Additional Sites

Read more
Airport Area – HART was advised to develop a site-specific EHE-EHMP for this area. There has not been a detailed characterization of this area, like there was in the Honolulu Harbor Area. Yet there have been several recorded, undelineated, fuel releases and a solvent plume with an unknown source. HART met with the HEER Project Manager and received information about the potential contamination they may encounter if they break ground in this area. To date, HART contractors have completed geotechnical borings near the airport, but have not yet sampled the soil, groundwater, or soil vapor.

Dillingham Boulevard – High PID readings were reported during geotechnical work near Kōhou Street and Kapālama Drainage Canal (Release ID 20140331-1012). Additional sampling and a site-specific EHE-EHMP are required in this area prior to breaking ground.

Lagoon Chevron and Al Phillips Cleaner, Lagoon Drive – These sites were identified by HART during historical records searches and property transfers. To ensure data gaps are addressed and protocols are in place to manage contamination in these areas prior to construction, HART is coordinating with HEER project managers. A Site-Specific EHE-EHMP was written by the Chevron contractor and HART will follow those protocols during construction of the station. A Site- Specific EHMP may also be required for the Al Phillips property.

Maintenance and Storage Facility (MSF)

Read more
The HRTP Maintenance and Storage Facility (MSF) is an ideal model for beneficial reuse of a Brownfields Site. The MSF covers approximately 44 acres north of Pearl Harbor Middle Loch and is immediately adjacent to Leeward Community College. The site was formerly owned by the US Navy and was known as the ʻEwa Junction Fuel Drumming Facility (EJFDF). Approximately 315,000 gallons of fuel were released from EJFDF in 1971. The Navy investigated and remediated the property until 2005. Over time, the Navy received No Further Action letters from the HEER Office and the SHWB.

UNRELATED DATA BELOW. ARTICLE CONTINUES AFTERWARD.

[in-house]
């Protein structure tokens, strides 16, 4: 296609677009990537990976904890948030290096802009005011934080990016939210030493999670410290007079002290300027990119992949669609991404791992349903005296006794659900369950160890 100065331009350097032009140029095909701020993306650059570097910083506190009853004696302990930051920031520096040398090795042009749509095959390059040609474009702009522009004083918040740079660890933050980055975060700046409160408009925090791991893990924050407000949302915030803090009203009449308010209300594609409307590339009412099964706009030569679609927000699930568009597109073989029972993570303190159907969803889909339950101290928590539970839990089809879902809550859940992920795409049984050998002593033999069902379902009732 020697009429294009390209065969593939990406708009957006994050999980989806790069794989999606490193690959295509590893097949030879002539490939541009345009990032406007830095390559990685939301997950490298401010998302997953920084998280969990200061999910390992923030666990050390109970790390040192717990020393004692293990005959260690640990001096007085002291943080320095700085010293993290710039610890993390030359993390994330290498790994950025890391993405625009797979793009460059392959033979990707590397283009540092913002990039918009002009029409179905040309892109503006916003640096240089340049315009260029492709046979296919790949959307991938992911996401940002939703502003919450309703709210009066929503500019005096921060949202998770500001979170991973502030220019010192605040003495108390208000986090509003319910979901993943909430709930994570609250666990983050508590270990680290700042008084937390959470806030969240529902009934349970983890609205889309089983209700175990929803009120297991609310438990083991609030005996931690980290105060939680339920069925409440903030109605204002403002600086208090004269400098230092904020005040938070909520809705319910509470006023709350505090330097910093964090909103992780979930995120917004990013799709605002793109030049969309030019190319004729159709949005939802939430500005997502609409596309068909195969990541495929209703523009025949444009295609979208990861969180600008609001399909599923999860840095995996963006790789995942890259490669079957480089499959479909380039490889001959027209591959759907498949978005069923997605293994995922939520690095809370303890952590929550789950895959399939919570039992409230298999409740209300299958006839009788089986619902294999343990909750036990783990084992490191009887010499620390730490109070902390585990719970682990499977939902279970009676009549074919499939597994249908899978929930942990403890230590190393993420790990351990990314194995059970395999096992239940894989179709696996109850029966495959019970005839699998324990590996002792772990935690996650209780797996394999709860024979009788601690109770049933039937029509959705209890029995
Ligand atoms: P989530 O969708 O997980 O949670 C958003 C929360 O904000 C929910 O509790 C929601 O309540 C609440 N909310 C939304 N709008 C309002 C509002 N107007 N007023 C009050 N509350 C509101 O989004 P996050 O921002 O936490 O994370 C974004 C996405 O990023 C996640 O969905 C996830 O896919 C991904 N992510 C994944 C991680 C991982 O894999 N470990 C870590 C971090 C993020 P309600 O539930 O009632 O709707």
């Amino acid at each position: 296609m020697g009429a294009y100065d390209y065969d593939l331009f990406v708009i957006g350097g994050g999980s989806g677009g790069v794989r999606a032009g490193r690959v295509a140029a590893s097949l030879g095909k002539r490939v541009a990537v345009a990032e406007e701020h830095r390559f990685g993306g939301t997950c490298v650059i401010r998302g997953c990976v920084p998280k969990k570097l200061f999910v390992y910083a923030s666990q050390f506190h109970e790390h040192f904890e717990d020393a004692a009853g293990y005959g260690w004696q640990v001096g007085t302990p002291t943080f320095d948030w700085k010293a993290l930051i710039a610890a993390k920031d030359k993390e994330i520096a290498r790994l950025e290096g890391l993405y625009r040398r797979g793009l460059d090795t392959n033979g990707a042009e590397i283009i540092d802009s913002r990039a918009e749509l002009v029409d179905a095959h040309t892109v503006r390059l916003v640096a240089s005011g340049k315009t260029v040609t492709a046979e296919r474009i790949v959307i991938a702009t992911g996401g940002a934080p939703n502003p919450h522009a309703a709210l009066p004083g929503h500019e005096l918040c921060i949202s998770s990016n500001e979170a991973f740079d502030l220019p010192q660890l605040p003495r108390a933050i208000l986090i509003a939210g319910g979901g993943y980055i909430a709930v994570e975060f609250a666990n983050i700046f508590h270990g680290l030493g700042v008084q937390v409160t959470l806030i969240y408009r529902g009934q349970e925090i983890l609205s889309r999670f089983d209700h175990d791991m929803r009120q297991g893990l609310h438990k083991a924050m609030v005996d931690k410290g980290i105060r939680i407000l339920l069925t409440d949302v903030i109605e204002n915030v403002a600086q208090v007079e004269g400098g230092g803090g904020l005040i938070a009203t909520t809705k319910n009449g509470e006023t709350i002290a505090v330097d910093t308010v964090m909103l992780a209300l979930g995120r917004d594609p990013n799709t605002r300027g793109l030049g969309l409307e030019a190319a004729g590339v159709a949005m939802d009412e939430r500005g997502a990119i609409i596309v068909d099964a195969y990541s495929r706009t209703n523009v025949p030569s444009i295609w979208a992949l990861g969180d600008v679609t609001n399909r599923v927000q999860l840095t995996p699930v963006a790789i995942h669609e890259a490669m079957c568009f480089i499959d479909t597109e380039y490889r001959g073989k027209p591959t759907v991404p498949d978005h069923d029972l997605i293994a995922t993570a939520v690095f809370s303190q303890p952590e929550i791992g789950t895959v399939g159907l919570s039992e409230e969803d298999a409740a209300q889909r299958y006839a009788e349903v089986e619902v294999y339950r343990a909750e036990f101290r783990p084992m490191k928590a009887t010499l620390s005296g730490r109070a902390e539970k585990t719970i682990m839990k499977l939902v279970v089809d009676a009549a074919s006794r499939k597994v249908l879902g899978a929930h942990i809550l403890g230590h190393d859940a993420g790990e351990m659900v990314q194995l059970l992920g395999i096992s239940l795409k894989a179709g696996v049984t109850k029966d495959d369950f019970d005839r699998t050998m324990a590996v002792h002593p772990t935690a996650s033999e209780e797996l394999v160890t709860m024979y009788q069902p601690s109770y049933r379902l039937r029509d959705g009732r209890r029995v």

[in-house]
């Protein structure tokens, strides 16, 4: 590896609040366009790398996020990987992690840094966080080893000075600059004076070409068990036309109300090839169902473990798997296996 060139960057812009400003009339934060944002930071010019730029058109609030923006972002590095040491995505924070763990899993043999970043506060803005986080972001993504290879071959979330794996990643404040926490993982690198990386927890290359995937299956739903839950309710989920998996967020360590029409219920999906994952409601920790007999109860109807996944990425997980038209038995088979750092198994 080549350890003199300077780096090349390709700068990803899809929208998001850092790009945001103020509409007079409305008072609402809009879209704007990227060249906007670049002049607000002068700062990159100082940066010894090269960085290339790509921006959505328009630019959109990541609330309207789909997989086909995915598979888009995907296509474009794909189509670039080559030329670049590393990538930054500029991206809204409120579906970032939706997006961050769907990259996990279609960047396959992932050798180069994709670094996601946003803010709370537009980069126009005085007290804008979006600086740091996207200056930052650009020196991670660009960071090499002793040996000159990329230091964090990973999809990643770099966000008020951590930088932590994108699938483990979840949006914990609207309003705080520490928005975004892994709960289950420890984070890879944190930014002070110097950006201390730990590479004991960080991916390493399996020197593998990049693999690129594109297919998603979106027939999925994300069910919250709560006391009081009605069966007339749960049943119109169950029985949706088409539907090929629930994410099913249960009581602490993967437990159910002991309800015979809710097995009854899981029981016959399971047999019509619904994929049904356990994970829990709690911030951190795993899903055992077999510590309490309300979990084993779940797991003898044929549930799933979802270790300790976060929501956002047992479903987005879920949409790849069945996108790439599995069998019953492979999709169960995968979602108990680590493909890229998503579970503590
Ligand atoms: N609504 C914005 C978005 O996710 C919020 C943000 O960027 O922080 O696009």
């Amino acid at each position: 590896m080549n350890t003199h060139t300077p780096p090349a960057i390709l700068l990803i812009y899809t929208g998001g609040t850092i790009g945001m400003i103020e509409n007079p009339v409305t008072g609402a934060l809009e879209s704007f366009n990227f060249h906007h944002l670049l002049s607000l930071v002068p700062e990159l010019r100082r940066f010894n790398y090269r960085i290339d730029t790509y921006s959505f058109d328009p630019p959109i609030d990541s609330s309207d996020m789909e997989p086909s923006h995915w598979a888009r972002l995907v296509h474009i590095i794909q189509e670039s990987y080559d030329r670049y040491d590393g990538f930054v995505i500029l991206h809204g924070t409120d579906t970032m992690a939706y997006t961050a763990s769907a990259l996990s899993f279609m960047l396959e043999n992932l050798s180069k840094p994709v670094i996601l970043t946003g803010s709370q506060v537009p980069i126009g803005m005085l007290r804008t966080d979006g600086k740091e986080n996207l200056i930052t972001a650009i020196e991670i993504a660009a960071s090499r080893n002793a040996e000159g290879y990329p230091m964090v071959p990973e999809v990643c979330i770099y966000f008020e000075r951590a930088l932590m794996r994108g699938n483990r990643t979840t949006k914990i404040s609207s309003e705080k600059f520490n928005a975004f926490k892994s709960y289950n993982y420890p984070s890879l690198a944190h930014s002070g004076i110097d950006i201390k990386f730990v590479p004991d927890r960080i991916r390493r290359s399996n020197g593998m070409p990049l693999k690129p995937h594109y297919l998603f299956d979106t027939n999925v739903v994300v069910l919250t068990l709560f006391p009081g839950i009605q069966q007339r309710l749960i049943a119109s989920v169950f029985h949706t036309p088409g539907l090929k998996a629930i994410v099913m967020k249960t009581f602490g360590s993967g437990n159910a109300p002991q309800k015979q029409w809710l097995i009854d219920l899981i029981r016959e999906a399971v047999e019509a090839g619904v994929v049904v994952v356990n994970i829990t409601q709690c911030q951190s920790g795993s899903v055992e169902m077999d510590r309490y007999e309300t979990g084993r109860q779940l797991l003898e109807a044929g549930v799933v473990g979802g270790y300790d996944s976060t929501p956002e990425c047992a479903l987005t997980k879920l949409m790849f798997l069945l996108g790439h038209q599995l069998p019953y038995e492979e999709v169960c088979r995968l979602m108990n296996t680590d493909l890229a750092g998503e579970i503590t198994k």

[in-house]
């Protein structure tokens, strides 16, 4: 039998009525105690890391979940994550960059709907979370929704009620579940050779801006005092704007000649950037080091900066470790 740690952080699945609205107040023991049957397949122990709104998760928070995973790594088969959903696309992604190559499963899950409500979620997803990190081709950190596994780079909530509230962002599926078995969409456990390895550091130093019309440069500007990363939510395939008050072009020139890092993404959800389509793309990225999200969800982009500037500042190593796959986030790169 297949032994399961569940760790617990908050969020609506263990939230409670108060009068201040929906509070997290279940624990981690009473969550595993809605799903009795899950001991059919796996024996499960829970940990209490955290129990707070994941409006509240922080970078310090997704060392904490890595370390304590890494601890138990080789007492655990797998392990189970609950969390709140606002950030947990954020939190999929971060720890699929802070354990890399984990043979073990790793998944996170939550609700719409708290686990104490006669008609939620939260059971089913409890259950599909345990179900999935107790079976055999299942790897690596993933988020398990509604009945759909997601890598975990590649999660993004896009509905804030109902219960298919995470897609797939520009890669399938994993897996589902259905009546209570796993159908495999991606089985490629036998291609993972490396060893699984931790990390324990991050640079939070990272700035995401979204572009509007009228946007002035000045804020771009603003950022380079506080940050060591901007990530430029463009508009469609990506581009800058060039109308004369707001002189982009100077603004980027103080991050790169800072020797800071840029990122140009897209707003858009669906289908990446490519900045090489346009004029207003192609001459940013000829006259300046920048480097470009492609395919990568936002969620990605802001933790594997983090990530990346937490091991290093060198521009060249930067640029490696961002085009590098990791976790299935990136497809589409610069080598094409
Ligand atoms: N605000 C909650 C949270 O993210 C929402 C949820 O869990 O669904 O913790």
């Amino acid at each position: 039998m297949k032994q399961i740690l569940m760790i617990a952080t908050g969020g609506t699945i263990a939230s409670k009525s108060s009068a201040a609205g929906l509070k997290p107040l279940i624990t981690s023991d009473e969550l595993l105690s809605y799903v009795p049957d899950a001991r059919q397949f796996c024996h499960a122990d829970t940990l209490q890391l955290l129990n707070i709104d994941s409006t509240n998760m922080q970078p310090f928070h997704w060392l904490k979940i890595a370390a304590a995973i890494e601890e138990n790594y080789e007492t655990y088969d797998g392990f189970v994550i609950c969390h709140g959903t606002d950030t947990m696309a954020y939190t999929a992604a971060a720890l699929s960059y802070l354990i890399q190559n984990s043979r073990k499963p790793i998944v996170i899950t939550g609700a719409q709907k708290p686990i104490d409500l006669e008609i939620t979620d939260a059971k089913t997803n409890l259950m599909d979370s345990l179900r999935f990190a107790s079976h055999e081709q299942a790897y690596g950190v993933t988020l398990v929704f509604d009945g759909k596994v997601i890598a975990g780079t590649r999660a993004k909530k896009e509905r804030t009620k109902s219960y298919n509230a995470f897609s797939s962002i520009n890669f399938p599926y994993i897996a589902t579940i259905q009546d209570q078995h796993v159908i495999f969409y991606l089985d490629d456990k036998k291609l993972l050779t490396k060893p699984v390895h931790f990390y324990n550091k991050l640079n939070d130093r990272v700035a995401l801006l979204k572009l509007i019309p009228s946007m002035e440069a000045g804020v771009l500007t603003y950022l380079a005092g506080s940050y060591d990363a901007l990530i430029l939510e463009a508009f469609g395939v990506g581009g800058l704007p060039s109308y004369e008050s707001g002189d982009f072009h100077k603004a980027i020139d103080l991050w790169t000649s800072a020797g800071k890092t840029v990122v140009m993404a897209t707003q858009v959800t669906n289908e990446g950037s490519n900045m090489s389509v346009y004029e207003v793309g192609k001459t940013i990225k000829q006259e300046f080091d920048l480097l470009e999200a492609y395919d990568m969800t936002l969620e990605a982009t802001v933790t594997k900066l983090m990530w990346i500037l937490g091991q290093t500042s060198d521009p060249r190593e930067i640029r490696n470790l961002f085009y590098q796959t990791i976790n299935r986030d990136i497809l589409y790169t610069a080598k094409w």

HART contractors completed additional sampling to ensure the property was safe before they began grading and construction of the MSF. In 2012, HART collected 44 soil borings from 5 to 25 ft. bgs. and field screened the soil with a photoionization detector (PID). There were no PID detections of volatile hydrocarbons, so the soil was not collected for laboratory analysis. Subsequent geotechnical investigation encountered petroleum in soil 71 ft. bgs. at one boring and in soil and groundwater 20 ft. bgs. in another. In 2012, HART also collected six soil vapor samples in areas that were assumed to be most contaminated or where future buildings were planned. No soil vapor hazards were found. HART wrote a Site-Specific EHE/EHMP, which was approved by the HEER Office in July 2012.

In June 2015, HART proactively responded to community health concerns regarding construction-related dust by collecting surface soil samples from MSF and WOFH. Analytical results indicated that Tier 1 Action Levels for unrestricted use were not exceeded, and in situ soil is safe for human health and the environment. Even though there is no chemical risk, blowing dust is still a concern and HART will continue to implement dust control measures within the work areas as required by law.

If you would like additional information related to MSF or EJFDF, feel free to submit an official public records request.

Contact us at (808) 586-4249 for any questions.